It was an exciting day for the whole family when the First Dog set paws on the White House lawn. Of course, you can’t introduce a Presidential Pooch without a press conference. Let’s hope they keep up with his training. I’d like to see Bo earn his stripes as a Canine Good Citizen.
The first time I saw a Portuguese Water Dog (affectionately known as a “Portie”), I thought it was a Poodle. The coat is similar, and there is an alert intelligence about them both. Fishermen in Portugal began breeding dogs to help them do their work. A dog that could swim out and retrieve something that fell off the boat would be really handy, and if it could dive underwater and get it, that’d be even better! And since no one had invented cell phones yet, getting messages to shore or between ships via dogmail would be extremely useful. They also selectively bred for certain physical traits like webbed toes (a very cool feature for a water-loving dog).
In 1297, the same year Scottish rebel William Wallace defeated the English in a battle at Stirling Bridge (on September 11th)*, these unique canines made it into the history books when a monk filed an accident report. A sailor found himself headed for Davy Jones’ Locker when he was pulled to safety by a wooly black dog with a poofy tail. The rescue dog turned out to be a Cao de Aqua, a local “water dog.”**
The Portie’s fur does not have an undercoat; their fur is wavy or curly, with none of the “fluffiness” you’d see on a Collie or a Husky, for example. That’s why the Obamas were looking at this breed in particular. One of their daughters has allergies, and a dog that does not shed can be much easier to tolerate. Their hair grows constantly, like ours, so they need a haircut occasionally to look their best (and not get waterlogged when they swim).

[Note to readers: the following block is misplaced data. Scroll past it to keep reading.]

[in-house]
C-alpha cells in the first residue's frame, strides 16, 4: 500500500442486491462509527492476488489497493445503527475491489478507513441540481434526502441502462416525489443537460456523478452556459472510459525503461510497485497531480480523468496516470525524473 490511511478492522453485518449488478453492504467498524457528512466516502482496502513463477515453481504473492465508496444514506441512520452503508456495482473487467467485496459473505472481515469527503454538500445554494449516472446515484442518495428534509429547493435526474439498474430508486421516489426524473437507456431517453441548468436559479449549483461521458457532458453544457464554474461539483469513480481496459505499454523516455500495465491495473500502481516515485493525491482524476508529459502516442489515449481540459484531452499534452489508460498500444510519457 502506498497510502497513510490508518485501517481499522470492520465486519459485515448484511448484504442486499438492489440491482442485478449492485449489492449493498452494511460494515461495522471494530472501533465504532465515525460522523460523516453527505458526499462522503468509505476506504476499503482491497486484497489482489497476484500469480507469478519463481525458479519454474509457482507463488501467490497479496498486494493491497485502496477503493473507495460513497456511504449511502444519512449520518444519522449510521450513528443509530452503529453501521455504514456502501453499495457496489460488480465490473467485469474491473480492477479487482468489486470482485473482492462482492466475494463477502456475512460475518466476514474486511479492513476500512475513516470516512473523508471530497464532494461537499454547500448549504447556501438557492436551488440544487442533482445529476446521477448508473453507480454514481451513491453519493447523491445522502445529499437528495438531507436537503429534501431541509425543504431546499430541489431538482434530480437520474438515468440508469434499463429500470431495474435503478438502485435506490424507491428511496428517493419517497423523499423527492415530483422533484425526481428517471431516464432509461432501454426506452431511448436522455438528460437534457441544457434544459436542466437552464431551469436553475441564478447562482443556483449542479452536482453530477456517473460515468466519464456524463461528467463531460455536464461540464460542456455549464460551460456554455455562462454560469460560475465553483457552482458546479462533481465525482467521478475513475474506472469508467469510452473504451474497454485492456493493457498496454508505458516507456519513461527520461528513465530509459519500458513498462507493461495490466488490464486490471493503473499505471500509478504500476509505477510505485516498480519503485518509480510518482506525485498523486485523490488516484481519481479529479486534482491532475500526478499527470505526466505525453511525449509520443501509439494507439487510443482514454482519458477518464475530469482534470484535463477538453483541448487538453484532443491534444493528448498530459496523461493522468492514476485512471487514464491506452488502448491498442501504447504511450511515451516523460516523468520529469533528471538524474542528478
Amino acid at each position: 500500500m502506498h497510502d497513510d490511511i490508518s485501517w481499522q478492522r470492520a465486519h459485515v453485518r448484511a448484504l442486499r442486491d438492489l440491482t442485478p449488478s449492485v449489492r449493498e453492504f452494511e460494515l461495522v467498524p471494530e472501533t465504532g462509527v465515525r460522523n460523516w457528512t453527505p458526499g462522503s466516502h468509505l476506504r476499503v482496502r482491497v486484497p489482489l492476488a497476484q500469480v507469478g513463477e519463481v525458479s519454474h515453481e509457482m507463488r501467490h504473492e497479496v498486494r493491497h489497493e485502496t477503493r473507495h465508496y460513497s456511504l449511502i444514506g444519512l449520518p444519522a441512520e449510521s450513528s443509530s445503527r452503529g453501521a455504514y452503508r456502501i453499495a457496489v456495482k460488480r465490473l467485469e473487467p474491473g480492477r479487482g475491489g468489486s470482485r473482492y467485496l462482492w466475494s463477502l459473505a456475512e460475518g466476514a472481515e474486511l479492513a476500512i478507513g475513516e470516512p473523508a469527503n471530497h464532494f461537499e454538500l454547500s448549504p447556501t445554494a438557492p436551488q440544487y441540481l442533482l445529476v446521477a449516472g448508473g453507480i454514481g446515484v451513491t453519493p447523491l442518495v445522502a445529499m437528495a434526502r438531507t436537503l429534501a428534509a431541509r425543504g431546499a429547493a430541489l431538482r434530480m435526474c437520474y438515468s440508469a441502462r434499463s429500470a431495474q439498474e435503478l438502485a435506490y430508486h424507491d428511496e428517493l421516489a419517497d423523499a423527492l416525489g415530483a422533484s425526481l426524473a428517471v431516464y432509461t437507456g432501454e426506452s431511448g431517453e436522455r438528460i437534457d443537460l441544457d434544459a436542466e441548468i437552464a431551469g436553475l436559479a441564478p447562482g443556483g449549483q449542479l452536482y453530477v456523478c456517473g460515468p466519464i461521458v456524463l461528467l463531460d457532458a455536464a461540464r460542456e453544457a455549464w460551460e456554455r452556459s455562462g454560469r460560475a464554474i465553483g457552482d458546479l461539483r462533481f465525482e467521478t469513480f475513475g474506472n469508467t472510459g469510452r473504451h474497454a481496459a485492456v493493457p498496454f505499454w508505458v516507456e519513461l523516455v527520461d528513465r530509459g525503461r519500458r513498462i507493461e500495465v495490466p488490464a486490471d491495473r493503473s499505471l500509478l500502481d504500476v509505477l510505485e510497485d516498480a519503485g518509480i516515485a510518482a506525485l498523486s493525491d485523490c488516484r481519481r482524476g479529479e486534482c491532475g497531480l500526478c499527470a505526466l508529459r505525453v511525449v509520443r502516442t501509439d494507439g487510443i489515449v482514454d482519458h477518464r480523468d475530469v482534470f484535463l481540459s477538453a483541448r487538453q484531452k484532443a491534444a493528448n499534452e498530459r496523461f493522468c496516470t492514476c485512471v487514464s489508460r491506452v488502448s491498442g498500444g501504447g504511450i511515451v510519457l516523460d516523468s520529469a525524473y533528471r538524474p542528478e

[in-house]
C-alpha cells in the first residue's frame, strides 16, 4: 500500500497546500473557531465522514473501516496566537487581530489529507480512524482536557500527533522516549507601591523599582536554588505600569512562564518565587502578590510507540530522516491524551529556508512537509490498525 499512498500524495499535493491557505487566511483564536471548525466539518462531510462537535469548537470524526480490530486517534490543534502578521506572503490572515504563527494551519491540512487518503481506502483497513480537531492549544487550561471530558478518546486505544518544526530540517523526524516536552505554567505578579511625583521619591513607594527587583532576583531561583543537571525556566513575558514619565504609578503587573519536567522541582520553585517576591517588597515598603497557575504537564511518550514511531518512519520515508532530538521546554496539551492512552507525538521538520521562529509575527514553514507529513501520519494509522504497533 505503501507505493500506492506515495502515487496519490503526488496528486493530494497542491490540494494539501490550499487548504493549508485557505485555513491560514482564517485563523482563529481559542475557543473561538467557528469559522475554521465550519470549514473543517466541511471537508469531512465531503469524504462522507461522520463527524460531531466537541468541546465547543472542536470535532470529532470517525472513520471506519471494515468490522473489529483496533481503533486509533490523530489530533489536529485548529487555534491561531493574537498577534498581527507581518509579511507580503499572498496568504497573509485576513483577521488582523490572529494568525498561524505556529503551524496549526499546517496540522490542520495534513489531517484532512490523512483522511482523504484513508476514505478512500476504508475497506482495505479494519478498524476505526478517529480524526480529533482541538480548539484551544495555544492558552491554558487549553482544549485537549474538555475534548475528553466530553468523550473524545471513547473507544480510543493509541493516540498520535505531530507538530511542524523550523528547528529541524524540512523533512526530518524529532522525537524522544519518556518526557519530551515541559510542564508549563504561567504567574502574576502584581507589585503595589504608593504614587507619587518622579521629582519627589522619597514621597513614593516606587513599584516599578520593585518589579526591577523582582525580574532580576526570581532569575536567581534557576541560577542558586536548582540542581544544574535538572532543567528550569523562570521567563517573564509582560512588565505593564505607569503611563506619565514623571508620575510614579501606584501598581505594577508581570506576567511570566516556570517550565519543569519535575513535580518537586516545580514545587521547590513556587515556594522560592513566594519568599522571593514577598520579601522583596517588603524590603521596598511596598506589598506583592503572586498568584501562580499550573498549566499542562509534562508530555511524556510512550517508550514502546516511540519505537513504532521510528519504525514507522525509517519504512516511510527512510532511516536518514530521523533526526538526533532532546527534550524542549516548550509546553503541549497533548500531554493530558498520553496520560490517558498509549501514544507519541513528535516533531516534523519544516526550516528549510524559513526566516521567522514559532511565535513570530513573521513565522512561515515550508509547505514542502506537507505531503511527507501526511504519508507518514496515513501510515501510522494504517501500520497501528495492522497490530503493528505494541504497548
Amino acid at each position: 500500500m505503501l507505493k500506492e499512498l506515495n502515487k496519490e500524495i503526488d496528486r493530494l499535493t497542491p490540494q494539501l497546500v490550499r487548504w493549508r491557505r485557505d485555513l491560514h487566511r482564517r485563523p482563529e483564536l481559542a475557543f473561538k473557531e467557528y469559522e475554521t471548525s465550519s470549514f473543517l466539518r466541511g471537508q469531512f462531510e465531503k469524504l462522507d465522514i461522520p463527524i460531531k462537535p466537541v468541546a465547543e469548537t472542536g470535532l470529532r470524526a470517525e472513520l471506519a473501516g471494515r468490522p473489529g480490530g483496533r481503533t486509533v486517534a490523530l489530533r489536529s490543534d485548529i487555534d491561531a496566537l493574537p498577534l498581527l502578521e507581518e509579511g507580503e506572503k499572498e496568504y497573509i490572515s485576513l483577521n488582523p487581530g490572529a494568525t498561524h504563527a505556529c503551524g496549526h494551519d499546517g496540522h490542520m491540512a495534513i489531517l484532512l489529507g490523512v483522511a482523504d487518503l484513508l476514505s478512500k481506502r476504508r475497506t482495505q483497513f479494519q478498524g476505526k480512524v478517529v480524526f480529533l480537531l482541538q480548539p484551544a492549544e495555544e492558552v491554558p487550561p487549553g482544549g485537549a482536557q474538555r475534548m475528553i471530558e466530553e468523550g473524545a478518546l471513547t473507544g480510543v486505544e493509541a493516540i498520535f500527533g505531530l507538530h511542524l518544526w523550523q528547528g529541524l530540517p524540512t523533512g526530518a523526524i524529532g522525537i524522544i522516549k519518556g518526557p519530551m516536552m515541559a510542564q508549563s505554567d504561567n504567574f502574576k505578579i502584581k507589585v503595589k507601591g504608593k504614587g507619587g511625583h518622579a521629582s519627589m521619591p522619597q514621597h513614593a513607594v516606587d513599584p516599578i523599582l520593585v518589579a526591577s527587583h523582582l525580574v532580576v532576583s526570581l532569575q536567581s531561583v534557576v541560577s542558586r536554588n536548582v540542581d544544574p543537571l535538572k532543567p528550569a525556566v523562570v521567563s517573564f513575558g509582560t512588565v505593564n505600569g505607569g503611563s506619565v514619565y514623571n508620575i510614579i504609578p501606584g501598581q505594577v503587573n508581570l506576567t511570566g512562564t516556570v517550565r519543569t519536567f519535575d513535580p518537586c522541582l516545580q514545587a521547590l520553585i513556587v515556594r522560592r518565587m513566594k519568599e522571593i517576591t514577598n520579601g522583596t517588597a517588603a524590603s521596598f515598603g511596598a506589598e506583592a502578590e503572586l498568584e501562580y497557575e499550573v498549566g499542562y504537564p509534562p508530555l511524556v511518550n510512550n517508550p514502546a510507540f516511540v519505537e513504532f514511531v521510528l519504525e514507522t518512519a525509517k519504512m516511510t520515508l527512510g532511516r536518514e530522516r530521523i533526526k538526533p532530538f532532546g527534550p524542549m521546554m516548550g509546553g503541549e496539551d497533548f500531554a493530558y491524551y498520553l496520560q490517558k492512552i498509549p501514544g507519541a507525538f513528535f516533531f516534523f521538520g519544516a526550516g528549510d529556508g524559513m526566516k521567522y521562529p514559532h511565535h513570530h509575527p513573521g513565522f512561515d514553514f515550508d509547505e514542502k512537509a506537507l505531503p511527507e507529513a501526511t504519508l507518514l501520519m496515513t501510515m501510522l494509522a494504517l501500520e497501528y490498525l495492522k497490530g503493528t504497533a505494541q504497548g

When industrialization changed the fishing business, the breed nearly died out. Breeding programs in the US and Canada kept the line going with a small population, which has increased as the dog has gained popularity (and now, notoriety). Because the gene pool is quite small, it is extremely important that breeders understand the animal’s genetic predispositions and work toward improvements in health and temperament. Some genetic health concerns for this breed include Progressive Retinal Atrophy (which can lead to blindness), Cardiomyopathy (enlargement of the heart), Addison’s Disease, Hip Dysplasia, and GM-1 Storage Disease (a metabolic disorder fatal to puppies if both parents carry the gene). One unusual (but not health-threatening) genetic problem called Follicular Dysplasia can result in dog pattern-baldness (hair falls out and might not grow back).
If you are looking for a pup, choose a breeder wisely. There are Portie rescue organizations, and the Portuguese Water Dog Club of Canada provides excellent information on the breed, in addition to the following caveat:
The Portuguese Water Dog is not a breed for everyone. The challenge of channeling the stamina, intelligence, and exuberance of this dynamic dog can be frustrating at times but ultimately rewarding. The commitment of your time and effort to training and caring for your Portuguese Water Dog is a responsibility that can not be taken lightly.
Apparently, they also like tomatoes, so Michelle better put a dog-proof fence around the White House Kitchen Garden.
* History Orb: Today in History 1297
** Kathryn Braund and Deyanne Farrell Miller, The Complete Portugese Water Dog. (New York: Howell Book House Inc., 1986) p. 13.